Prawns on the barbie, a turkey in the oven, and neatly wrapped presents under the tree: Many of the things that make an Australian Christmas shine typically come at a cost.

And for some, crunch time has come in 2023: Inflation rose 5.4% over the 12 months to the September quarter.

It was driven higher by the cost of housing (up 7%), transport (up 5.6%), and food (up 4.8%).

All that has taken its toll on the bottom lines of many Australian households.

The household savings ratio dropped to just 1.1% in the September quarter – its lowest level since 2007.

According to recent research from Beforepay, Australians’ average daily spend rose 2.8% in November to $60.52 amid Black Friday sale events and the lead up to the festivities.

"We’re seeing normal seasonal patterns emerge, as consumers spend more in the run-up to the holidays," Beforepay CEO Jamie Twiss said.

“It’s a fun time of year, but it can be a difficult time for Australians, when the opportunity to overspend presents itself.”

Fortunately, there are plenty of ways to save now, perhaps even stashing away $1,000 before Christmas Day.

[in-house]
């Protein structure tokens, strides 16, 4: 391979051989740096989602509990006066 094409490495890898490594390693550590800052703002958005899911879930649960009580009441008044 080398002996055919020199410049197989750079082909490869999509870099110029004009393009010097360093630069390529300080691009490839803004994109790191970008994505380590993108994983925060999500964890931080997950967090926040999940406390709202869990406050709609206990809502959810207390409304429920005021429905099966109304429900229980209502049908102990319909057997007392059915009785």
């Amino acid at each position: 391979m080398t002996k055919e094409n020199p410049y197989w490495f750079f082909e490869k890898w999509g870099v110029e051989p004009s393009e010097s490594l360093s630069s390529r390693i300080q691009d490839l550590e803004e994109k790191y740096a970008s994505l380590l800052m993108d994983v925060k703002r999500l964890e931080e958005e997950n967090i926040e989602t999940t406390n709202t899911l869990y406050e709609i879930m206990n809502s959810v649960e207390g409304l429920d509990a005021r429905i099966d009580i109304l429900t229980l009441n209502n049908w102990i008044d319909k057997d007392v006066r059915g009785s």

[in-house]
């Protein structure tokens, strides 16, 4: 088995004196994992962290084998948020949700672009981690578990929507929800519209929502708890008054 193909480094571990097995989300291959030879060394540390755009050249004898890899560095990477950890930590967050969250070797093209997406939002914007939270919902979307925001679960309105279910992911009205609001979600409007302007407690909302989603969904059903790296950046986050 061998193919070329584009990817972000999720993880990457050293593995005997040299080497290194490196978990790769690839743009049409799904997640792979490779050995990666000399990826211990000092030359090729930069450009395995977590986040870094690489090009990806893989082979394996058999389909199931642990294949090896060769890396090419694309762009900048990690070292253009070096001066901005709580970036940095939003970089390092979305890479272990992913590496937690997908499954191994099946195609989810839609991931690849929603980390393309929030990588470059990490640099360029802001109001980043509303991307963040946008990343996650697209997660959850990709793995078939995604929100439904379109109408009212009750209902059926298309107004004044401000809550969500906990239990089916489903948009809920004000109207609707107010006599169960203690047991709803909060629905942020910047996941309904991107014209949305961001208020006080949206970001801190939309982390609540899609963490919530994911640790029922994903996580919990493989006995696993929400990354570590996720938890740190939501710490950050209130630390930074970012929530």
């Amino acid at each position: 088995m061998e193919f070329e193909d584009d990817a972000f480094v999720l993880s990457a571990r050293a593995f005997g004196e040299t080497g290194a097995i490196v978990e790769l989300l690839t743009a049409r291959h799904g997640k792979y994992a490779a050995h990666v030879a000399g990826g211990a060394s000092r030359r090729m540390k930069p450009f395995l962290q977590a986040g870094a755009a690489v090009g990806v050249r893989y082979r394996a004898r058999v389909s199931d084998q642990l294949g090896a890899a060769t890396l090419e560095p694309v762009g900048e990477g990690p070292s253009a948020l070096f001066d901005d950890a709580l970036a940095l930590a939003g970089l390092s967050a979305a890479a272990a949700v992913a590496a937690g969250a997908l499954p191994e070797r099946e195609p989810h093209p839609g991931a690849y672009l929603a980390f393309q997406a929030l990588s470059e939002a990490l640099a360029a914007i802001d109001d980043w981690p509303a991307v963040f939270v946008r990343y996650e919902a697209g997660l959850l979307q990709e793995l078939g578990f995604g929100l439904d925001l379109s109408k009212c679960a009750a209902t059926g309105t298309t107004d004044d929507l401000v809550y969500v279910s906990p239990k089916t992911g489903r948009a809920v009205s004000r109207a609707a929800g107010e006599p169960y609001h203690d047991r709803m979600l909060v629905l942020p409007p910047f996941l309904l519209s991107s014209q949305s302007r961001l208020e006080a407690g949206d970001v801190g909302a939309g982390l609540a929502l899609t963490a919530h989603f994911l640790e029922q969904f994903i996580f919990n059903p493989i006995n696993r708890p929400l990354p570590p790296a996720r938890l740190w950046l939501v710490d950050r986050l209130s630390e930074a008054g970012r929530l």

Personal sellers, handypersons, accountants, nutritionists, and tax professionals have revealed their tips to reduce spending and save money before Santa’s sleigh takes flight later this month.

Many of the professionals are users of Airtasker – a task outsourcing platform.

1. Automate your savings

Currently, many of the highest savings account interest rates on the market right now demand depositors meet certain conditions to realise their maximum available yields.

Take the ongoing 5.70% p.a. offered to those holding a MOVE Bank Growth Saver account – customers must grow the account's balance by $200 and make no withdrawals each month to realise the top rate.

Though, it's often easy to forget to deposit a certain amount each month.

Setting up regular direct deposits into your savings account is one way to minimise the risk of missing out on a conditional bonus rate.

It might even help to fast track a person’s savings account balance.